Alternative to Maritime Lease: Conservation Zone Declaration

In 1992, The Ministry of Environment and Energy (MINAE) introduced a groundbreaking legislation known as The Law for Conservation of Wildlife No. 7317. This decree, enacted by the central government, provides landowners with the opportunity to designate their land as a “protected zone” while retaining ownership rights and permitting certain development and activities. This initiative extends to coastal lands, including the Maritime Zone. Under this arrangement, the administration of the permiso de uso shifts from the local municipality to the national government. While the usage rights resemble those outlined in Maritime Law, they are somewhat less restrictive in certain aspects. Unlike traditional zoning, which necessitates a Plan Regulador, this program requires a simpler instrument known as a Plan de Manejo or management plan for declaration and rights solicitation. The Plan de Manejo delineates the intended project and land usage, whether it be residential, tourism-oriented, agricultural, or serving other public and social interests. The designated land or protected zone is classified as a wildlife refuge or refugio. While the new law outlines basic guidelines for environmental impact and sustainable development, larger projects are mandated to submit more comprehensive studies. The objective of these refugios is to expand state protection over more lands while permitting low-impact development. Unlike maritime properties subject to concessions, refugios in the Maritime Zone operate under registered usage contracts with 10-year permisos de uso. These contracts are renewable every term by applying to the ministry every ninth year. Landowners are required to pay an annual fixed occupation tax or canon to MINAE, although refugios are exempt from the vienes imuebles tax on improvements such as constructions. This alternative has gained popularity among maritime property owners nationwide. Refugio rights can be fully owned by foreigners. However, it’s essential to assess the suitability of this option on a case-by-case basis and compare its benefits accordingly.

Option Agreements | Opción de Compra

In certain scenarios, a prospective buyer may wish to secure a piece of land by making a down payment or acquiring an “option.” The finalization of the transaction may hinge upon the resolution of certain outstanding details or the fulfillment of obligations, yet both parties, the buyer and the seller, seek to formalize a tentative agreement. For instance, this could entail the need to re-measure the land to validate its boundaries or the seller’s commitment to carry out improvements before the closing. The option funds may either be remitted directly to the seller or entrusted to a neutral third party, contingent upon the specific circumstances of the agreement. It is imperative that option contracts be notarized by a qualified attorney, although they are typically not registered in the National Registry. Consequently, it is advisable for the buyer to provide a minimum deposit to safeguard against potential deviations from the agreement. Should the transaction fail to materialize, recovering the funds expended can prove to be challenging. Pursuing legal recourse through the courts is often a protracted endeavor and may not be worthwhile unless substantial sums are at stake. It is essential for the terms of the sale to be delineated within the option contract, including provisions for settlement in the event that the transaction falls through. Typically, if the buyer withdraws from the agreement without justifiable cause, they forfeit the option funds.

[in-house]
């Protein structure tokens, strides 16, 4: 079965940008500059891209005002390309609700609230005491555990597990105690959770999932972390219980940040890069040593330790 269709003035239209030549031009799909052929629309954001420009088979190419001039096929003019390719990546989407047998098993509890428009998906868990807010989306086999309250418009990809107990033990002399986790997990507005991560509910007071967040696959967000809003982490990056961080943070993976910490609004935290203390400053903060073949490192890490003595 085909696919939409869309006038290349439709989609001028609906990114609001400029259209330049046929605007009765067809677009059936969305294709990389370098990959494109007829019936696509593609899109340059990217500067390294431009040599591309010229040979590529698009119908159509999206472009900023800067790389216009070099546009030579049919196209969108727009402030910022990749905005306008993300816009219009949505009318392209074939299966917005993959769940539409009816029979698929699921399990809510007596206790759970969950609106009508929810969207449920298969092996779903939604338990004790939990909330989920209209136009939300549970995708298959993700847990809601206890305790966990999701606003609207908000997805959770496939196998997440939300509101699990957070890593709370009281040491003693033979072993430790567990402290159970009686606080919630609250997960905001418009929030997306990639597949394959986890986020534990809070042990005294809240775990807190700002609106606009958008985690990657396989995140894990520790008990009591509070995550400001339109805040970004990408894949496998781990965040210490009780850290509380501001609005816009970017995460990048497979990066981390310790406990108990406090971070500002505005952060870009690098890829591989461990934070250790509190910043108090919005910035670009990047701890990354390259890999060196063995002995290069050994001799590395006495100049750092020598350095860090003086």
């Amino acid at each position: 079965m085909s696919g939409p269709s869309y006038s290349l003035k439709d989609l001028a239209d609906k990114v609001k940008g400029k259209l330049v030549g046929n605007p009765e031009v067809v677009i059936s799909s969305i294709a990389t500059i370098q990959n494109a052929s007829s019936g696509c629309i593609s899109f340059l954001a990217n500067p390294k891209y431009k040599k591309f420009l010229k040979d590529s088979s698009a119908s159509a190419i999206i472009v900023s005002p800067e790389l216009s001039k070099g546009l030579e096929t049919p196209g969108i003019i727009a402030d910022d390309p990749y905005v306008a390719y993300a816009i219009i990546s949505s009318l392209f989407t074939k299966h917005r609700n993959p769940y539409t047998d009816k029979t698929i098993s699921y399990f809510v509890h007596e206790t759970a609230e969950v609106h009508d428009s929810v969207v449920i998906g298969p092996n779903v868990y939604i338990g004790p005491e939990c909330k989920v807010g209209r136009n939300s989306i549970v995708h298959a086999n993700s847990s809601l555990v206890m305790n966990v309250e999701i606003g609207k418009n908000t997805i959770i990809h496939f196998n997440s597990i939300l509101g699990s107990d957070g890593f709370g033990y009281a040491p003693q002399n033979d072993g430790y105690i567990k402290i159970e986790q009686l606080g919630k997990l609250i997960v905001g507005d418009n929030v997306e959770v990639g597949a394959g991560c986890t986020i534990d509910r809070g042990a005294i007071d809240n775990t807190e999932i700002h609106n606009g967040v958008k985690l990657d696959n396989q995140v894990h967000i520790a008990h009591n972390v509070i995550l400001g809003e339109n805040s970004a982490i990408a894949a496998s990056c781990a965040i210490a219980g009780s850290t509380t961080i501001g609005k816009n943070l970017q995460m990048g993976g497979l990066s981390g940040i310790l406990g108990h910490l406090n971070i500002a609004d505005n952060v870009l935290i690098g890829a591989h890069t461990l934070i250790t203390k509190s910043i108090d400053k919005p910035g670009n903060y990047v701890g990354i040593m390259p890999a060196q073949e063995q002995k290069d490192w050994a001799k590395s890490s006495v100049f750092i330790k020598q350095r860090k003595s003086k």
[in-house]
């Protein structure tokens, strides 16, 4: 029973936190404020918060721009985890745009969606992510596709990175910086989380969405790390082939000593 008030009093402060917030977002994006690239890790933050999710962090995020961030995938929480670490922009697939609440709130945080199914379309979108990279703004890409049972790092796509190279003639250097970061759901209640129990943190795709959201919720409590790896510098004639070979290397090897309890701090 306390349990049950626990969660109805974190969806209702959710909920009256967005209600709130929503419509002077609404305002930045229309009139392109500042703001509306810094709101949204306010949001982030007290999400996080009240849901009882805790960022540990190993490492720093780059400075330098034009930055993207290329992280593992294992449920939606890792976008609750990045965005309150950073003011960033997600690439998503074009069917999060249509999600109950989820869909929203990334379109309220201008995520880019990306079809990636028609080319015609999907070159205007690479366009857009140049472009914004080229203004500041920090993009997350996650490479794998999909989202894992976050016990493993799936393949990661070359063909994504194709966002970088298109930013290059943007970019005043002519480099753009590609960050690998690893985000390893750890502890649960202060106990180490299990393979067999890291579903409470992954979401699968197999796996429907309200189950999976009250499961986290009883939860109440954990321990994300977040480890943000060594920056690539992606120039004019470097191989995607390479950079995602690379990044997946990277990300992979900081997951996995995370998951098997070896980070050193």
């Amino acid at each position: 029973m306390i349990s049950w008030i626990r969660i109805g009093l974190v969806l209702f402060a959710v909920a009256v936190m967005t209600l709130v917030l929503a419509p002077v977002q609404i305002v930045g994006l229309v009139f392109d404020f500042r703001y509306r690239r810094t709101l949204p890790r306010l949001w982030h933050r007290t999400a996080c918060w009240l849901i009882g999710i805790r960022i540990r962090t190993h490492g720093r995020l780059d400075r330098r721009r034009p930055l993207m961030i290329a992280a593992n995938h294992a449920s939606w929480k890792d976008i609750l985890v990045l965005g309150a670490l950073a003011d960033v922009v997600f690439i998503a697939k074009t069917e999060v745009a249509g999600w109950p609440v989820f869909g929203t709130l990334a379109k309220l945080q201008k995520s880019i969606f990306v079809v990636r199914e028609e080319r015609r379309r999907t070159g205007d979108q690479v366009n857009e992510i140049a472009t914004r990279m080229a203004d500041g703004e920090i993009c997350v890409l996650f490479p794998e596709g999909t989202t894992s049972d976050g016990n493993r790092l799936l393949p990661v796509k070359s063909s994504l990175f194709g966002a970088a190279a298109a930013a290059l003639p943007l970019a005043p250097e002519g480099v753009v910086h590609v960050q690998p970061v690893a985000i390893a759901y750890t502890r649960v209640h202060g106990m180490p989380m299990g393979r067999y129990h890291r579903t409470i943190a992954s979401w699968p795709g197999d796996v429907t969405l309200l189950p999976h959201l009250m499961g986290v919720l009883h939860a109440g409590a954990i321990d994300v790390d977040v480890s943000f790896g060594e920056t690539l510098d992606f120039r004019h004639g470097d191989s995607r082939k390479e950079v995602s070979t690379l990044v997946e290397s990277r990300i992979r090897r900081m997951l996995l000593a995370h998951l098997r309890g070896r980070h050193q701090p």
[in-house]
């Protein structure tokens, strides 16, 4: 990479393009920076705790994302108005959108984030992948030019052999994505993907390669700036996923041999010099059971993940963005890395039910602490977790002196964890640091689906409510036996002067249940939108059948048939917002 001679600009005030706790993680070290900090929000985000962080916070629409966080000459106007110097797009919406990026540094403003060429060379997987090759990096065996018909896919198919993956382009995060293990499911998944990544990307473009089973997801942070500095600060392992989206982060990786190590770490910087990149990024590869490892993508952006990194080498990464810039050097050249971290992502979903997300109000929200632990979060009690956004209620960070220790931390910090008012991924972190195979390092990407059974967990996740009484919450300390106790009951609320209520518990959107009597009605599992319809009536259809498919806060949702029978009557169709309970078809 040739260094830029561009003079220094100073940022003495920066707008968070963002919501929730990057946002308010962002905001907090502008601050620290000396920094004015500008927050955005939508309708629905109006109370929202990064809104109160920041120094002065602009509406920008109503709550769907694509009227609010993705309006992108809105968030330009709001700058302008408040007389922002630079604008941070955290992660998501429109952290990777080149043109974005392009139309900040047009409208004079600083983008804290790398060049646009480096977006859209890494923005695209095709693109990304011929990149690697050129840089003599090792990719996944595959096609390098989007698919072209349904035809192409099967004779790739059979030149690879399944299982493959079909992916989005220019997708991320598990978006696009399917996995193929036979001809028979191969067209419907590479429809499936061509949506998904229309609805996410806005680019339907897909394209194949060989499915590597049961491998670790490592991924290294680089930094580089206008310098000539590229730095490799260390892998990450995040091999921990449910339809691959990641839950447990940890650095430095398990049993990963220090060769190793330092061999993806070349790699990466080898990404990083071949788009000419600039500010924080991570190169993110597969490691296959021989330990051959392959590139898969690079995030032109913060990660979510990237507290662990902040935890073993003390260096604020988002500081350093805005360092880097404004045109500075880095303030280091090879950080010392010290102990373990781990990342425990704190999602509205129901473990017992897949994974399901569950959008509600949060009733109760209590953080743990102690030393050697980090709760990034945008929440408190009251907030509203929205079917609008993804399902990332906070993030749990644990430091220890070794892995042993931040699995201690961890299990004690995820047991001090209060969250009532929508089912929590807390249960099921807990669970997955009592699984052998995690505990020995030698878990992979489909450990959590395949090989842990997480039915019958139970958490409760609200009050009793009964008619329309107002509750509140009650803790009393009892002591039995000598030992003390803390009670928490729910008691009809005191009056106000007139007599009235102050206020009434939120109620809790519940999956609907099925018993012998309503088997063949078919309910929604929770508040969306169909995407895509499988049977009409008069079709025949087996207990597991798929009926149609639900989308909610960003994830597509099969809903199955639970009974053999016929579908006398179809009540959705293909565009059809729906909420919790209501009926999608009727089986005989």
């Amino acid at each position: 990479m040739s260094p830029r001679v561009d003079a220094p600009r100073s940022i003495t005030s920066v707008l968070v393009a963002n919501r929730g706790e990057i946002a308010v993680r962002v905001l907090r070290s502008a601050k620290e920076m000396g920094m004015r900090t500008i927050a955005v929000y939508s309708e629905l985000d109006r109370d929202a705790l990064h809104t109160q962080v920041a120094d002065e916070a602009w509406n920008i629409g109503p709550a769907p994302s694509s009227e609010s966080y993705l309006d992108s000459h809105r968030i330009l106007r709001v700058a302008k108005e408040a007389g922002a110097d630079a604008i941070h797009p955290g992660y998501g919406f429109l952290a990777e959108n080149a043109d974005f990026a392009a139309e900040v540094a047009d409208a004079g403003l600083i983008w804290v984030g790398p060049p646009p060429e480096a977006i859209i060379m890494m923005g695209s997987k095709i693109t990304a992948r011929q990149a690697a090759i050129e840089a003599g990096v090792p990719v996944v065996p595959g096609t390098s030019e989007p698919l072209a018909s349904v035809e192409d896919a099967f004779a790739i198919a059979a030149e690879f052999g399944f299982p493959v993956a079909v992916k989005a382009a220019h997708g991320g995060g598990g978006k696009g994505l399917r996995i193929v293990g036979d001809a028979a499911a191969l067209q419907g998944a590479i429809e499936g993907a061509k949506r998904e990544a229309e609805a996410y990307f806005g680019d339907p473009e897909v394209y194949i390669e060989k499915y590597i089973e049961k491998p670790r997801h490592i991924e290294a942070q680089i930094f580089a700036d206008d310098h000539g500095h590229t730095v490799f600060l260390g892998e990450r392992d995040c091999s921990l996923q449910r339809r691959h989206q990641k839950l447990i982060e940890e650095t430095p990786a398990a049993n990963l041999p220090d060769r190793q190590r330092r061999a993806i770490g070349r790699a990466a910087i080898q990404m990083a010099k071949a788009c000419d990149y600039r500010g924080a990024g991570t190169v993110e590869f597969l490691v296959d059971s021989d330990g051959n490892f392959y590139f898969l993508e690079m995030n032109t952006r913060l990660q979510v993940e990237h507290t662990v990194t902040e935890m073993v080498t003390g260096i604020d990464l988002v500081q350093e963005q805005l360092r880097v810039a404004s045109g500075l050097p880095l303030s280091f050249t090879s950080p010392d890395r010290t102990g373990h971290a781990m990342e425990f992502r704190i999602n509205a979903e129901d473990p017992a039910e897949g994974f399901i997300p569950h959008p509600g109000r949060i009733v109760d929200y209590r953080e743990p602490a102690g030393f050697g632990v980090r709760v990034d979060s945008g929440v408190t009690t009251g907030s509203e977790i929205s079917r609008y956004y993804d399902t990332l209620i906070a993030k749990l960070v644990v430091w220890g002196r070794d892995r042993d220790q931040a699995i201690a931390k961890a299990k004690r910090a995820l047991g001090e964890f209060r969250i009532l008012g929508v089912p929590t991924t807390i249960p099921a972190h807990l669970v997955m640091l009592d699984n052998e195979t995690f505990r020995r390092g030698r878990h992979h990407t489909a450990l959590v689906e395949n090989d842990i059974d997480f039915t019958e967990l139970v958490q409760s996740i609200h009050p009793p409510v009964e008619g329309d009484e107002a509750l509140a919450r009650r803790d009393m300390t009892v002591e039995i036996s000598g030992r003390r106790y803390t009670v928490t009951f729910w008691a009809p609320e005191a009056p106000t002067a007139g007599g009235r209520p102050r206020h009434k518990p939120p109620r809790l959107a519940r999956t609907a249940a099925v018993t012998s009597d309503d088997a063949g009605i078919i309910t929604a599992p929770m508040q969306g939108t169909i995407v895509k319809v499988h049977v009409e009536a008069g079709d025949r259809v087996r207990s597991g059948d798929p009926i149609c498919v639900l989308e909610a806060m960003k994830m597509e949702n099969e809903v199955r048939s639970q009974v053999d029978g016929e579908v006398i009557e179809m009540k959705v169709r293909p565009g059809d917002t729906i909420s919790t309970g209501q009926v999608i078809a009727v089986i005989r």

Value Declaration

(Titled Land) In many land transactions, it is common practice not to disclose the actual sale price, but to declare a lower value in order to reduce taxes and registration fees. However, such a decision may not always be prudent. If there are any future claims against the seller or the government, or if you intend to mortgage the property, the recorded value will be the reference, not the actual price paid. Additionally, when reselling a property, explaining the significant difference between the asking price and the purchase price can be difficult. It’s also worth noting that if you intend to obtain an investor’s residence, which typically requires an investment property valued at $150,000, seeking legal advice before making a decision is advisable.

Real Estate Agents

In Costa Rica, governmental oversight of the real estate industry is minimal. Nevertheless, the guidance of a seasoned real estate professional is indispensable for navigating various facets of your property acquisition. Consult with other expatriates and get a qualified answer for buying a plot on the Caribbean Side. Unlike their counterparts in more developed markets, agents in Costa Rica play a significantly larger role due to the less sophisticated nature of the system. With the absence of formal escrow companies, mortgage lenders, or banks facilitating transactions, agents shoulder increased responsibility. For instance, comprehensive research is imperative for all listings, particularly in rural locales, before properties are even considered viable options. In certain instances, field agents not only facilitate property viewings but also liaise directly with legal professionals, surveyors, property owners, registries, and oversee various intricacies until the transaction is successfully concluded. Acting as intermediaries between buyers and sellers, agents ensure that all pertinent issues are addressed and agreed upon prior to finalizing sale documents. Competence is paramount in all aspects of real estate transactions, especially in the context of Costa Rica. While the seller typically covers agent commissions, arrangements may vary, with buyers and sellers agreeing to split commissions in advance.